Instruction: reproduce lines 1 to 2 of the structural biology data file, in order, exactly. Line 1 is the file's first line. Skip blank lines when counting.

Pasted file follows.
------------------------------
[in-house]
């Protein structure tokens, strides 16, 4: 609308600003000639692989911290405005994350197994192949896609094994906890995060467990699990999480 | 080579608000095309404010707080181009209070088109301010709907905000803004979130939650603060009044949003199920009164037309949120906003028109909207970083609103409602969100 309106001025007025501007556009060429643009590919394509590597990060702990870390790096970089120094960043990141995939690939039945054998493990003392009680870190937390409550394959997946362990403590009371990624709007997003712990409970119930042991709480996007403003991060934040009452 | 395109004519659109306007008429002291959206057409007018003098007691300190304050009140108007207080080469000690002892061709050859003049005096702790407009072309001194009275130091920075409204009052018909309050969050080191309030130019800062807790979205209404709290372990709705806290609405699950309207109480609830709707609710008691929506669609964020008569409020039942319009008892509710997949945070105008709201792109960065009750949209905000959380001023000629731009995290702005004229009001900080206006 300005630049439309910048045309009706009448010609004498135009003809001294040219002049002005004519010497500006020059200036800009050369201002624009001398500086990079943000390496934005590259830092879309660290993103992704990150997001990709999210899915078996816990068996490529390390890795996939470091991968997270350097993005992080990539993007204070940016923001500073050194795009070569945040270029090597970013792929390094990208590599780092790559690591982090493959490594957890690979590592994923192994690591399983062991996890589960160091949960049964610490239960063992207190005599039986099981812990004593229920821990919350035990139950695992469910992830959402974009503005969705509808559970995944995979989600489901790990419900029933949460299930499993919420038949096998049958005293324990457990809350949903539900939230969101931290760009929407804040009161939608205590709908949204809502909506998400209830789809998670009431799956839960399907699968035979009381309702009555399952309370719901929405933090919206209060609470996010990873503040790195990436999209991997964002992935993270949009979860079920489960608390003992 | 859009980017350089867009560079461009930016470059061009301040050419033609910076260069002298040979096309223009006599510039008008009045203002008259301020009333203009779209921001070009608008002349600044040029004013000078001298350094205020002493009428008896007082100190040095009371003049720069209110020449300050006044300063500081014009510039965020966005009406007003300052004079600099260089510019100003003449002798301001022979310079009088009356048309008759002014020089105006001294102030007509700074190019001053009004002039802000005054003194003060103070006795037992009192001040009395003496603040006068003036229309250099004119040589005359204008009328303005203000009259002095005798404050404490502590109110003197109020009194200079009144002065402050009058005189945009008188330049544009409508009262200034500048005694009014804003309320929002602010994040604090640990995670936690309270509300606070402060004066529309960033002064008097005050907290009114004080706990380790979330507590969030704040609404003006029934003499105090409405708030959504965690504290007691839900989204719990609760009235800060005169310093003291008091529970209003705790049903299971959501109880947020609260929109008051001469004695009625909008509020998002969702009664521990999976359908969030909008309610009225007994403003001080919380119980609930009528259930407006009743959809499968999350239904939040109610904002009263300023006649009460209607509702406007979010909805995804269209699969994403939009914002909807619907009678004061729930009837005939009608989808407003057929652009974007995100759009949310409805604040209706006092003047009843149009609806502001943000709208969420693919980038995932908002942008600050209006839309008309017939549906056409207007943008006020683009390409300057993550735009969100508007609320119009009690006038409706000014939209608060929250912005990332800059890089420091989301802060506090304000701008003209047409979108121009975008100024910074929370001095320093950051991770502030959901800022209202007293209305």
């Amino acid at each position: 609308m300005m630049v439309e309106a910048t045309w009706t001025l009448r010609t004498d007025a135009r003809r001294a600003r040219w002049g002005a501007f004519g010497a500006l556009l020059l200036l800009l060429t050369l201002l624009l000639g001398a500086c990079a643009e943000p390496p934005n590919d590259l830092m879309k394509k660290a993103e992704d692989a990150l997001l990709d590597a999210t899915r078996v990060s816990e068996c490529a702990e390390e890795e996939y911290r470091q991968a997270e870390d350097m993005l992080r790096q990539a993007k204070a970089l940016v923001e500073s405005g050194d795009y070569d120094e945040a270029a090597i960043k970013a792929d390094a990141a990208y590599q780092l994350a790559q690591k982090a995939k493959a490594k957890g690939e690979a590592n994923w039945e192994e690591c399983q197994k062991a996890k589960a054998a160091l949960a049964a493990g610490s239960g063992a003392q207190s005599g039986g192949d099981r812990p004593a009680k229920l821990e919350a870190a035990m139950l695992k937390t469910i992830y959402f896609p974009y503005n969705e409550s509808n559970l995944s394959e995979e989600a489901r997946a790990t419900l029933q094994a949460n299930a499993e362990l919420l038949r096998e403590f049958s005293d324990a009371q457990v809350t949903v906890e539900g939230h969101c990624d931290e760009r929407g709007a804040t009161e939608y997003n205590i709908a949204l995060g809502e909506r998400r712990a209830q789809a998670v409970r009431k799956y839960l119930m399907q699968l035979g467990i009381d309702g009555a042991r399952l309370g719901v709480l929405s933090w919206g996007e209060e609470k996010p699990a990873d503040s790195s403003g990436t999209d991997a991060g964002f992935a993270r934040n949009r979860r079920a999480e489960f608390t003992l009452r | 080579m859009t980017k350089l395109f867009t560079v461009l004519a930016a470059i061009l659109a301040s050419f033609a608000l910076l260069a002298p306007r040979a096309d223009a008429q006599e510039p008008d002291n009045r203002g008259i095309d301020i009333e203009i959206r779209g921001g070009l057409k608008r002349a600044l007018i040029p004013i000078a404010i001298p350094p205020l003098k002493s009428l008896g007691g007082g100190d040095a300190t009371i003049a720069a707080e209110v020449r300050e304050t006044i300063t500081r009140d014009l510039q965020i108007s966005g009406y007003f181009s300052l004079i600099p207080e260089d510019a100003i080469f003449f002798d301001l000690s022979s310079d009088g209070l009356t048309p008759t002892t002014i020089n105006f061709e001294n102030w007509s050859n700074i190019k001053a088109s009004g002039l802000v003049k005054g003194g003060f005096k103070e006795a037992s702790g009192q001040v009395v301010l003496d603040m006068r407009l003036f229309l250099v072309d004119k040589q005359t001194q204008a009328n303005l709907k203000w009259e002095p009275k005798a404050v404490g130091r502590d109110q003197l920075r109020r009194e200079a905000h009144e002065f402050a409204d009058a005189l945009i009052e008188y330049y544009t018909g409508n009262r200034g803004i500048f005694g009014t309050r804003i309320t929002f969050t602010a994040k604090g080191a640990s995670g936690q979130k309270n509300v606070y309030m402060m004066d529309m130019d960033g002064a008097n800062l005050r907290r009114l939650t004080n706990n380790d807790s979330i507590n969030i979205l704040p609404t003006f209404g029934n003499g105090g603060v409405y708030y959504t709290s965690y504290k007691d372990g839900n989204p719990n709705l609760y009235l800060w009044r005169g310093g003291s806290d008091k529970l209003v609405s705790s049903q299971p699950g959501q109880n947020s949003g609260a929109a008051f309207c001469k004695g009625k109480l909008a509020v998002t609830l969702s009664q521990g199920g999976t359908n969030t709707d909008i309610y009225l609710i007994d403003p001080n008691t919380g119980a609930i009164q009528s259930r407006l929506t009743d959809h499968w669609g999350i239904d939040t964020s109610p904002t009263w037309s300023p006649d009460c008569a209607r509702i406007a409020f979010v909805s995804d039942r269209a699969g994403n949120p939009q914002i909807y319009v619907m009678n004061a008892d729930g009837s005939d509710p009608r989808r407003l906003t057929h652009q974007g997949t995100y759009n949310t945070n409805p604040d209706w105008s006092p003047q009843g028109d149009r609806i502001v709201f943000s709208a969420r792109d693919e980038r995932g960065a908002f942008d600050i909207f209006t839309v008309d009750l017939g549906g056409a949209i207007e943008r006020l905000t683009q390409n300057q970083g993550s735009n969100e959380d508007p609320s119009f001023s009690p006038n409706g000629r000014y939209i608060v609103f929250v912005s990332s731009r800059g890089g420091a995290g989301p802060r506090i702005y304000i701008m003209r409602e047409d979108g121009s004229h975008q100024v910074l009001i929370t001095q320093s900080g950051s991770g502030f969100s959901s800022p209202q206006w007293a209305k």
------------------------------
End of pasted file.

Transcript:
[in-house]
């Protein structure tokens, strides 16, 4: 609308600003000639692989911290405005994350197994192949896609094994906890995060467990699990999480 | 080579608000095309404010707080181009209070088109301010709907905000803004979130939650603060009044949003199920009164037309949120906003028109909207970083609103409602969100 309106001025007025501007556009060429643009590919394509590597990060702990870390790096970089120094960043990141995939690939039945054998493990003392009680870190937390409550394959997946362990403590009371990624709007997003712990409970119930042991709480996007403003991060934040009452 | 395109004519659109306007008429002291959206057409007018003098007691300190304050009140108007207080080469000690002892061709050859003049005096702790407009072309001194009275130091920075409204009052018909309050969050080191309030130019800062807790979205209404709290372990709705806290609405699950309207109480609830709707609710008691929506669609964020008569409020039942319009008892509710997949945070105008709201792109960065009750949209905000959380001023000629731009995290702005004229009001900080206006 300005630049439309910048045309009706009448010609004498135009003809001294040219002049002005004519010497500006020059200036800009050369201002624009001398500086990079943000390496934005590259830092879309660290993103992704990150997001990709999210899915078996816990068996490529390390890795996939470091991968997270350097993005992080990539993007204070940016923001500073050194795009070569945040270029090597970013792929390094990208590599780092790559690591982090493959490594957890690979590592994923192994690591399983062991996890589960160091949960049964610490239960063992207190005599039986099981812990004593229920821990919350035990139950695992469910992830959402974009503005969705509808559970995944995979989600489901790990419900029933949460299930499993919420038949096998049958005293324990457990809350949903539900939230969101931290760009929407804040009161939608205590709908949204809502909506998400209830789809998670009431799956839960399907699968035979009381309702009555399952309370719901929405933090919206209060609470996010990873503040790195990436999209991997964002992935993270949009979860079920489960608390003992 | 859009980017350089867009560079461009930016470059061009301040050419033609910076260069002298040979096309223009006599510039008008009045203002008259301020009333203009779209921001070009608008002349600044040029004013000078001298350094205020002493009428008896007082100190040095009371003049720069209110020449300050006044300063500081014009510039965020966005009406007003300052004079600099260089510019100003003449002798301001022979310079009088009356048309008759002014020089105006001294102030007509700074190019001053009004002039802000005054003194003060103070006795037992009192001040009395003496603040006068003036229309250099004119040589005359204008009328303005203000009259002095005798404050404490502590109110003197109020009194200079009144002065402050009058005189945009008188330049544009409508009262200034500048005694009014804003309320929002602010994040604090640990995670936690309270509300606070402060004066529309960033002064008097005050907290009114004080706990380790979330507590969030704040609404003006029934003499105090409405708030959504965690504290007691839900989204719990609760009235800060005169310093003291008091529970209003705790049903299971959501109880947020609260929109008051001469004695009625909008509020998002969702009664521990999976359908969030909008309610009225007994403003001080919380119980609930009528259930407006009743959809499968999350239904939040109610904002009263300023006649009460209607509702406007979010909805995804269209699969994403939009914002909807619907009678004061729930009837005939009608989808407003057929652009974007995100759009949310409805604040209706006092003047009843149009609806502001943000709208969420693919980038995932908002942008600050209006839309008309017939549906056409207007943008006020683009390409300057993550735009969100508007609320119009009690006038409706000014939209608060929250912005990332800059890089420091989301802060506090304000701008003209047409979108121009975008100024910074929370001095320093950051991770502030959901800022209202007293209305």